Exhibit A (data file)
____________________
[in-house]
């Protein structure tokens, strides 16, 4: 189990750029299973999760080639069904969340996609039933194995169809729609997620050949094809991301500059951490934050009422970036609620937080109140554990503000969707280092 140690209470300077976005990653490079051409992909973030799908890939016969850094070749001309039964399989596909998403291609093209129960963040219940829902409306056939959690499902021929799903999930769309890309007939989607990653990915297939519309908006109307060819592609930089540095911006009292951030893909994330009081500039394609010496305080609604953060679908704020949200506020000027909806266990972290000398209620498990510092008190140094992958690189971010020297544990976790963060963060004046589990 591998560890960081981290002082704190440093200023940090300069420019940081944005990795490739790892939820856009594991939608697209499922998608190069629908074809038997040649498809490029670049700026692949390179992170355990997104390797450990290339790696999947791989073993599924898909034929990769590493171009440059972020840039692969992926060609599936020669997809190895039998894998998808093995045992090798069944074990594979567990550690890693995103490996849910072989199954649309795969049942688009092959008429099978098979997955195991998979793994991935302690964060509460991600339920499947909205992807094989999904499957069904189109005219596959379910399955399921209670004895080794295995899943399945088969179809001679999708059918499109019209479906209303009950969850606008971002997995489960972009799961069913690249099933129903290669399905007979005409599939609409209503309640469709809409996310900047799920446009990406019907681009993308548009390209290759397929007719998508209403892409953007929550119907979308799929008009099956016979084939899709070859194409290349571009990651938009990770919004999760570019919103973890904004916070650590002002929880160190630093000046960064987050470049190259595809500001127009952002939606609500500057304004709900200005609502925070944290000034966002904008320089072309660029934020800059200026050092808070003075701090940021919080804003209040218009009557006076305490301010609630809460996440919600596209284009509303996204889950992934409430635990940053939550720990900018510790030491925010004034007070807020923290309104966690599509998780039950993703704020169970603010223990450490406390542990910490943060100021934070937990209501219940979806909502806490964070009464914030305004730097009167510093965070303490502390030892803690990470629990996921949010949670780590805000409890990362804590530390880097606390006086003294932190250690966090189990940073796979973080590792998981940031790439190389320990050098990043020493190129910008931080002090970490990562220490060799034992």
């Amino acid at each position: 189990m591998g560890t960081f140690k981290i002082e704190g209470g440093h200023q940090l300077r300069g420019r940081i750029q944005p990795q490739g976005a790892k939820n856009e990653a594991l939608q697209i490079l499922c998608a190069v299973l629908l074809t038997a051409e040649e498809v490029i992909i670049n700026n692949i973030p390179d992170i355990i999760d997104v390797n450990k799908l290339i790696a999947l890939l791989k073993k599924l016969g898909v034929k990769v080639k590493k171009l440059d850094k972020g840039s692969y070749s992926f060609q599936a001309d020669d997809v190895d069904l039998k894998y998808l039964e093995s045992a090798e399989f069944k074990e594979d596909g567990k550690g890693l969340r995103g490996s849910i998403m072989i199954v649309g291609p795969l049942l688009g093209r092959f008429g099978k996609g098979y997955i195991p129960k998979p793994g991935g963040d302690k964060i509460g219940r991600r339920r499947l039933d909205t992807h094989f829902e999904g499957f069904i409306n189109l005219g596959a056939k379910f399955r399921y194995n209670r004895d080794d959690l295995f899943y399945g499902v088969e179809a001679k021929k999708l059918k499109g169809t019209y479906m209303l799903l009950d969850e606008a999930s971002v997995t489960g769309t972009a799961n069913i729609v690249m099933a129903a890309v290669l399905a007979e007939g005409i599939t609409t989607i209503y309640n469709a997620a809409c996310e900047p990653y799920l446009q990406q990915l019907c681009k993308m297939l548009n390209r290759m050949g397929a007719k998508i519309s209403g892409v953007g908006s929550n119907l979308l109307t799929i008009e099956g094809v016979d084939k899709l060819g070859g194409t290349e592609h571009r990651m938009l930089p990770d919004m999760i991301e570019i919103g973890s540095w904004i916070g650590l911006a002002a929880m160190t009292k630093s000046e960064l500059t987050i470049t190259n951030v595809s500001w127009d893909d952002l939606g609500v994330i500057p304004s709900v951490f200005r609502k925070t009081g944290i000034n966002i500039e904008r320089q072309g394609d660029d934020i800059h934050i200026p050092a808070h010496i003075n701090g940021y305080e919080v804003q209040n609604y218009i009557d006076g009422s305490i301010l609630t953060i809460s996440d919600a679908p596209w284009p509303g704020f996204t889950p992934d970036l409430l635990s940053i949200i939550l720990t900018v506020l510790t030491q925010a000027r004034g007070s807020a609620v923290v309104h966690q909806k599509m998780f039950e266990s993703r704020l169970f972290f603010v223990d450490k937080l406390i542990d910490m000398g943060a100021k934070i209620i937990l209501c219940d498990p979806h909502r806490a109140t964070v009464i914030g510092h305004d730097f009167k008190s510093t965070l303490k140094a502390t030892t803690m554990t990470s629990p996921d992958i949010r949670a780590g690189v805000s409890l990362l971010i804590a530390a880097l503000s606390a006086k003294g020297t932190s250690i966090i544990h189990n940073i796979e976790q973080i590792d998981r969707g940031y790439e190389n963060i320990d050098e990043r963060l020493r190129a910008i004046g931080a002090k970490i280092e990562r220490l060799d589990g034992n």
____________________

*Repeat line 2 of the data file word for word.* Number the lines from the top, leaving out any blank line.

């Protein structure tokens, strides 16, 4: 189990750029299973999760080639069904969340996609039933194995169809729609997620050949094809991301500059951490934050009422970036609620937080109140554990503000969707280092 140690209470300077976005990653490079051409992909973030799908890939016969850094070749001309039964399989596909998403291609093209129960963040219940829902409306056939959690499902021929799903999930769309890309007939989607990653990915297939519309908006109307060819592609930089540095911006009292951030893909994330009081500039394609010496305080609604953060679908704020949200506020000027909806266990972290000398209620498990510092008190140094992958690189971010020297544990976790963060963060004046589990 591998560890960081981290002082704190440093200023940090300069420019940081944005990795490739790892939820856009594991939608697209499922998608190069629908074809038997040649498809490029670049700026692949390179992170355990997104390797450990290339790696999947791989073993599924898909034929990769590493171009440059972020840039692969992926060609599936020669997809190895039998894998998808093995045992090798069944074990594979567990550690890693995103490996849910072989199954649309795969049942688009092959008429099978098979997955195991998979793994991935302690964060509460991600339920499947909205992807094989999904499957069904189109005219596959379910399955399921209670004895080794295995899943399945088969179809001679999708059918499109019209479906209303009950969850606008971002997995489960972009799961069913690249099933129903290669399905007979005409599939609409209503309640469709809409996310900047799920446009990406019907681009993308548009390209290759397929007719998508209403892409953007929550119907979308799929008009099956016979084939899709070859194409290349571009990651938009990770919004999760570019919103973890904004916070650590002002929880160190630093000046960064987050470049190259595809500001127009952002939606609500500057304004709900200005609502925070944290000034966002904008320089072309660029934020800059200026050092808070003075701090940021919080804003209040218009009557006076305490301010609630809460996440919600596209284009509303996204889950992934409430635990940053939550720990900018510790030491925010004034007070807020923290309104966690599509998780039950993703704020169970603010223990450490406390542990910490943060100021934070937990209501219940979806909502806490964070009464914030305004730097009167510093965070303490502390030892803690990470629990996921949010949670780590805000409890990362804590530390880097606390006086003294932190250690966090189990940073796979973080590792998981940031790439190389320990050098990043020493190129910008931080002090970490990562220490060799034992």